“We’re working with the watershed committee to design a fence that will be fairly low-maintenance and take into account that the facility is in fairly deep snow country,” says Primm. “We wanted something that the people who are going to oversee that site can monitor and maintain fairly easily, even in deep snow conditions.”

In addition, in the Mission Valley, just south and east of Montana’s iconic Flathead Lake, P&C is also working on an ongoing project on an area dairy farm known as Mission View Dairy. The dairy raises approximately 200 acres of corn annually to harvest for silage each fall. However, due to a growing and robust population of grizzly bears in the Mission Mountain Range, crop damage from the predators has become a major problem.

Bear in Cornfield“They are going in there in August when the ears are starting to develop to eat the corn and don’t leave,” says Primm. “They are just hanging out in there eating and trampling the corn. It’s costing the dairy farmer quite a bit of money, somewhere in the range of $10,000 a year in crop damage.”

Due to the field’s large perimeter (nearly 3 miles), installing fencing to exclude predators is challenging. The typical tall, permanent fence that would normally be used to keep out bears is cost-prohibitive. As an alternative, Primm and his colleagues adapted a 3-wire short fence concept previously used to deter black bears from beehives, powered by solar. In total, Primm estimates the fence cost about $4,000 to install.

“The fence design originated in Michigan,” says Primm. “The wires are evenly-spaced with the top wire about 28 inches off the ground. So you could hop over it if you were motivated to do so. But with running 8,000 to 9,000 volts of electricity it was actually really effective at keeping bears out of the field.”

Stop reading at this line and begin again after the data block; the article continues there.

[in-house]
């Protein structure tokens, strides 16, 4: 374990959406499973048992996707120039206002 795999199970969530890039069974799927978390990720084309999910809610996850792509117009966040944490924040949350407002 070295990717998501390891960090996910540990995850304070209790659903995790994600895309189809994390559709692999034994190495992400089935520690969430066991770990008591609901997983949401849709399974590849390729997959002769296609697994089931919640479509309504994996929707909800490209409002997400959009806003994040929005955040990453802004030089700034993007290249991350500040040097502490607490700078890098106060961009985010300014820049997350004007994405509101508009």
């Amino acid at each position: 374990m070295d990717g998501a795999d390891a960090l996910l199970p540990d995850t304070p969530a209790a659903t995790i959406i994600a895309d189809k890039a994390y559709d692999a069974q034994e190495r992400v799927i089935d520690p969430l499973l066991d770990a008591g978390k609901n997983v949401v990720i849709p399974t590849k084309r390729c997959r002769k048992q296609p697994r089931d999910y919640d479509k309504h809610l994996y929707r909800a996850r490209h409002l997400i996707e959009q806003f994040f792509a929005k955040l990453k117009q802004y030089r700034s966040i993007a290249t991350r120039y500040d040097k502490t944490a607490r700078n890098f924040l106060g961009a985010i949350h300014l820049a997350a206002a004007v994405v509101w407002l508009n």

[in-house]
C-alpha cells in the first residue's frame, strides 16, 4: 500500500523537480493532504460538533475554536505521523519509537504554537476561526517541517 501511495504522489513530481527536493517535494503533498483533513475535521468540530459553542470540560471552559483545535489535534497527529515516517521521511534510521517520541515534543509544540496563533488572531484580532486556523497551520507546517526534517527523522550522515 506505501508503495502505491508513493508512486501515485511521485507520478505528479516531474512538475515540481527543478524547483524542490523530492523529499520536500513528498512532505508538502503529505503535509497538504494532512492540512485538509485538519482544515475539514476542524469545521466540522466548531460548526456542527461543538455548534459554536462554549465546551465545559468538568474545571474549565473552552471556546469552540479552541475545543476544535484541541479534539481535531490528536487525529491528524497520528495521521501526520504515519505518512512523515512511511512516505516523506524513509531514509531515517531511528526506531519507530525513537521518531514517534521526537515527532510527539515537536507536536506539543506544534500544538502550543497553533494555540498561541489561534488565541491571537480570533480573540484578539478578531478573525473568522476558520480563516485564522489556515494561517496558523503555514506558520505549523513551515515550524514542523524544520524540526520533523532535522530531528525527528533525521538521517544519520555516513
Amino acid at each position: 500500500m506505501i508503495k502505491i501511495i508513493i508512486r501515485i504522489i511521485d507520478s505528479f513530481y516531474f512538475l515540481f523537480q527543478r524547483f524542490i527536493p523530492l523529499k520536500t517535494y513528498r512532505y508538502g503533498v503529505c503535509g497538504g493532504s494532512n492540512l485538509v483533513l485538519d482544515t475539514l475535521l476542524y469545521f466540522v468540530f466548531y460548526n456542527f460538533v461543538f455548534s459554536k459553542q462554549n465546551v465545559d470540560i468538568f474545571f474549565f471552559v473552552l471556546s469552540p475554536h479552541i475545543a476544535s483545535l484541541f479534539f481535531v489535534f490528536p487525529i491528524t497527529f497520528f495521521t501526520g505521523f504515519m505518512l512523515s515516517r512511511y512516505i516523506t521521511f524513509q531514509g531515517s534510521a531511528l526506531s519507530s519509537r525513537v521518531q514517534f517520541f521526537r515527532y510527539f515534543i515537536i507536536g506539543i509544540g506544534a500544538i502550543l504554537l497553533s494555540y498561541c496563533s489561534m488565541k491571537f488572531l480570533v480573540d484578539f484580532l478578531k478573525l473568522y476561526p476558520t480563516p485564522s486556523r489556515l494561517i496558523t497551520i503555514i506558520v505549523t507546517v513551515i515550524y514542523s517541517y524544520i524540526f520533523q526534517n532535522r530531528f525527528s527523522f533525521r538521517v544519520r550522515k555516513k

While they ran into some minor challenges with the fencing design, P&C and the dairy farmer, Greg Shock, were happy with the results they saw in 2016. They are already working on new strategies to make the fence more effective for the 2017 growing season.

“He had 27 bears in there the year before we put the fence up,” says Primm. “This past season it was only 3 or 4.”

Fladry FenceIn addition to temporary and permanent fencing options, Primm says ranchers are also using other types of anti-predator fencing such as fladry to manage livestock on the range. According to P&C, fladry is flagging interspersed on a strand of cordage, such as Turbo Wire in the case of electrified fladry, which creates a psychological barrier to predators when strung around livestock pastures.

“There are challenges with using it but the advantages to electrified fladry are that it doesn’t take a whole lot of planning in the same way permanent fence does,” says Primm. “It can be put up fairly rapidly and you get somewhere between 60 to 80 days of effective wolf deterrent out of it. And we’re discovering if you keep the voltage high enough, it also does double duty at cutting down on bears coming into pastures too.”

Along with exclusion fencing, Primm points out ranchers are also using tactics such as livestock guardian dogs, guard livestock, and range riders to help deter predators from livestock areas.

“We have way more large carnivores than we used to here in Montana,” says Primm. Because of this, it will take continued proactive efforts to ensure ranchers and wildlife can coexist. Primm suggests ranchers and landowners seek out assistance from state and federal agencies, as well as conservation nonprofits, to make these endeavors possible.